I'm following Phillip Compeau's online biology+math course, and it starts out with reaction-diffusion systems. I've played with them several times before, most recently in 2019, but with this course it finally "clicked" how they work. I have this experience often — I have to play with something before I can understand it.

Reaction-diffusion patterns
Reaction-diffusion patterns

What helped with this course is that it started with random walks (which I understood) and linked them to predator-prey (which I mostly understood) and connected them to reaction-diffusion (which I didn't understand). I had never realized these were connected!

What also helped with this course is that I went through it three times. In the first week I quickly skimmed to get an overview, and I went through my notes from previous times I've studied these topics. In the second week I read through carefully, making notes and following the exercises to write simulations. My notes are here. I skipped one of the simulations because it seemed like a lot of work and I didn't think I'd learn a lot from it. In the third week I put my knowledge to the test by creating some art projects, which you can see on my art page. The art projects made me consider some things I hadn't thought of before, so in the fourth week I tried exploring those, although I didn't make a lot of progress.

I've been time boxing these projects: I give myself one week to work on them, and then at the end of the week I have to explicitly decide to do more on the same project or to move on to the next one. After three weeks on this I decided I should move on to the next project, which will be to learn gene transcription networks from the same book.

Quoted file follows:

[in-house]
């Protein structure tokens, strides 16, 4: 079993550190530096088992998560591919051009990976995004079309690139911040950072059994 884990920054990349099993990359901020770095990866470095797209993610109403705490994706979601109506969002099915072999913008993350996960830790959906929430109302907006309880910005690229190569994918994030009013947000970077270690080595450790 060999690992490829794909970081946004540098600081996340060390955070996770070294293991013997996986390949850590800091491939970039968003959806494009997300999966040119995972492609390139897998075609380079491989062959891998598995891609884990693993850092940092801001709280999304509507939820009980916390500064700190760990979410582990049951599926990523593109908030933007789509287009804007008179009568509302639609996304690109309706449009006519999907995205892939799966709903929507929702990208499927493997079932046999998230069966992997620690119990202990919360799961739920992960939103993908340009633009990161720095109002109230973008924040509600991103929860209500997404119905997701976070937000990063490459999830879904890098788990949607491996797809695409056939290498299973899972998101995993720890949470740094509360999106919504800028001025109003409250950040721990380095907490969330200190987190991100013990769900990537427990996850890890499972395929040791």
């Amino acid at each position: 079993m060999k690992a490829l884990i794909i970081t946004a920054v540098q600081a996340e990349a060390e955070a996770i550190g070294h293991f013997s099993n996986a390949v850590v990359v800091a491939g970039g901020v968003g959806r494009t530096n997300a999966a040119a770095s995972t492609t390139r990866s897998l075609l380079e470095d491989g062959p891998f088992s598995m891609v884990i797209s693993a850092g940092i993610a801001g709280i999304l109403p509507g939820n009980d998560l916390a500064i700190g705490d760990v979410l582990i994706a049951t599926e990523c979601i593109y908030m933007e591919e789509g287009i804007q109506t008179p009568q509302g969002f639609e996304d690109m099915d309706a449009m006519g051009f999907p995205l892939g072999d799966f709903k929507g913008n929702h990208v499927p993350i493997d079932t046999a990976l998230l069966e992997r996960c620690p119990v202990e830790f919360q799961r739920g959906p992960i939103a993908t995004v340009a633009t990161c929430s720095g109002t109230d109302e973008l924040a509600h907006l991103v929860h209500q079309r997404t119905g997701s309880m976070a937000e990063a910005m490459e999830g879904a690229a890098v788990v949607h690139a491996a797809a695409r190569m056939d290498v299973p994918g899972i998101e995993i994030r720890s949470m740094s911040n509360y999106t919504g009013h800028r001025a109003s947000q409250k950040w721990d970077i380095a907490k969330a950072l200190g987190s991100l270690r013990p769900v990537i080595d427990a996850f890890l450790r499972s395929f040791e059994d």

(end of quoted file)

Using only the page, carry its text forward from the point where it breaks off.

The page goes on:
Various patterns I played with

This project was fun and I learned a lot.

4 comments:

Arthur A. Gleckler wrote at February 12, 2022 3:40 PM

Your art page is amazing! What you've done in the blog post and there makes me want to learn about reaction diffusion.

Scott Turner wrote at February 12, 2022 3:44 PM

Agree, the art pages are fascinating!

Amit wrote at February 22, 2022 12:45 PM

Thanks! It was a *lot* of fun to play with. In the old days, computing on the cpu, it took too long to see results so I didn't pursue it. But now that we can calculate this with shaders, I can see the results update in real time as I change parameters, and that made me want to revisit this topic.

Alex wrote at March 31, 2022 12:16 AM

Those are some wonderfully organic looking space filling curves. I especially like the second star with it's crinkled perimeter :D

You've given me a keen desire to investigate reaction diffusion and explore the source code, cheers!